Cooper: It was like a hopscotch forward-back, forward-back for a few of those.
Twitch: Could you talk about the design of the Time Machine itself, the Camera?
King: I had some specific ideas about it. I wanted it to be analogue. I did not want to see any computer chips or lasers or anything too high-tech. I felt like the scientist had probably been working through the 1950s and 60s and was a man of an older time, basically. I thought it would be more organic for it to all feel 'old' and analogue. I then recruited an artist off of DeviantArt, Howard Schekman from Philadelphia who had done some paintings who I thought were reminiscent of my ideas. We got in touch and he was really stoked and so he started turning in concept art and designs.
Cooper: I think he sent in three, and it was the third one is basically what you see.
King: We tweaked it a little. Once we had that, we used those images as pitch material to get actors interested, to get whatever resources we needed. I never really thought we would get that design. We did not have enough money to realize that.
Cooper: We thought we were kind of, not lying, but putting our best foot forward in how this is the machine would be. But knowing at the same time that it would never be exactly that.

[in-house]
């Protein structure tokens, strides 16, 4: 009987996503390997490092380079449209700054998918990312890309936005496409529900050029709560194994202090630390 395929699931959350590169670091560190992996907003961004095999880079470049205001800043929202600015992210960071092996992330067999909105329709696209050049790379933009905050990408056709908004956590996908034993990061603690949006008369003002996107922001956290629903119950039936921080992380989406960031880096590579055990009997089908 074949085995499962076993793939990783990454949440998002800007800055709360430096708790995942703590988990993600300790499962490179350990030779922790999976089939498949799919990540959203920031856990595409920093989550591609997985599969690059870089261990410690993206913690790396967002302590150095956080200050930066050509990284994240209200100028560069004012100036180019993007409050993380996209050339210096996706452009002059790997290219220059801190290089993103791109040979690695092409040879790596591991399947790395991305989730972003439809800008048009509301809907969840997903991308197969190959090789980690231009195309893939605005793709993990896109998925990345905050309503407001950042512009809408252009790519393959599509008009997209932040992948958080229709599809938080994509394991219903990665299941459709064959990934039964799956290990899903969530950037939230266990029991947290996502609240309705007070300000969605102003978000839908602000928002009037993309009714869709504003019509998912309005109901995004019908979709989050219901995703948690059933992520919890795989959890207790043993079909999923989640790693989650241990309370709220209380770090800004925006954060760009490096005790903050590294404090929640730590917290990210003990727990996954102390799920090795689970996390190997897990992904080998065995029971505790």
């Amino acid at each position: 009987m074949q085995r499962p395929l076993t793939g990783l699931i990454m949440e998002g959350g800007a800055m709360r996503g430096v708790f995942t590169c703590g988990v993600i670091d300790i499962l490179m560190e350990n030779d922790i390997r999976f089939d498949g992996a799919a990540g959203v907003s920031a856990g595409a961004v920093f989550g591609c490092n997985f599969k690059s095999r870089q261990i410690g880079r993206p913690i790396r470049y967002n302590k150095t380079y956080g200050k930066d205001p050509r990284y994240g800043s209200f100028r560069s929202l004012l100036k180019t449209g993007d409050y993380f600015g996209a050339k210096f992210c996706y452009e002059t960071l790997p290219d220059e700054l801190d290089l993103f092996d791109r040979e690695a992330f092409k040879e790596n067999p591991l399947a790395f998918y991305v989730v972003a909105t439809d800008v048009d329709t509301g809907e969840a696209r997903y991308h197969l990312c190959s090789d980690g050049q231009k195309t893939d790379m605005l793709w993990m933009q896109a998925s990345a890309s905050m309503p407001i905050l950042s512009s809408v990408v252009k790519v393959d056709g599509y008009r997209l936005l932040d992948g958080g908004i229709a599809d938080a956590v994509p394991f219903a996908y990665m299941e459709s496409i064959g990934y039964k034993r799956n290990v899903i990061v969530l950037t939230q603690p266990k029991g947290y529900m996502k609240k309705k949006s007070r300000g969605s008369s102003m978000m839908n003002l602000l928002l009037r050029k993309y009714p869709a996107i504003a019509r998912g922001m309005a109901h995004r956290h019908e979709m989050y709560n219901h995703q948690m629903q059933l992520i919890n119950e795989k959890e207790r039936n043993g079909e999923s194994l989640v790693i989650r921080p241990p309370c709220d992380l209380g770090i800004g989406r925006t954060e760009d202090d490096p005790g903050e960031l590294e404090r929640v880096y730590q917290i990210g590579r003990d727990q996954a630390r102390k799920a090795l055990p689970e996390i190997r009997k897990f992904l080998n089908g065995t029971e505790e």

King: And then, during the shoot, we got this fabricator named Dave Mendoza and his scenic painter, Thibault Pelletier, and they just nailed it. It was this really great thing in that they were building it on location in a garage in that complex, and every day we and the crew would come and hang out and watch them building it. It was kinda the beating heart of the backlot, as it gave us all a place to congregate and get excited about the movie. We shot all the machine stuff in the last three days, but it was there, in the background, being built the whole time.
Question: When you were writing the story, were you ever tempted to make it so that the photos would not be set in stone and could be changed?
Cooper: We do these passes on the script, and truncate the dialogue, we would do show-don't-tell passes. We do these passes to look at specific things to make it tighter and better. One of them was a plot hole pass. We had a couple of points where that device was working for the story. Good question, right. I guess our feeling was that most time travel movies that are satisfying... Wait. There are two parts to this answer. In most time travel movies, nothing gets changed. If anything there is only a little change at the end. We were enamoured with the idea that there is folly in trying to change the future, or at least obsessing too much about the future. And so, that would sort of drive the idea that it is all sort of inevitable. Once they realize that very bad things are coming, it is still that there is no way to escape. It is better to live in the present!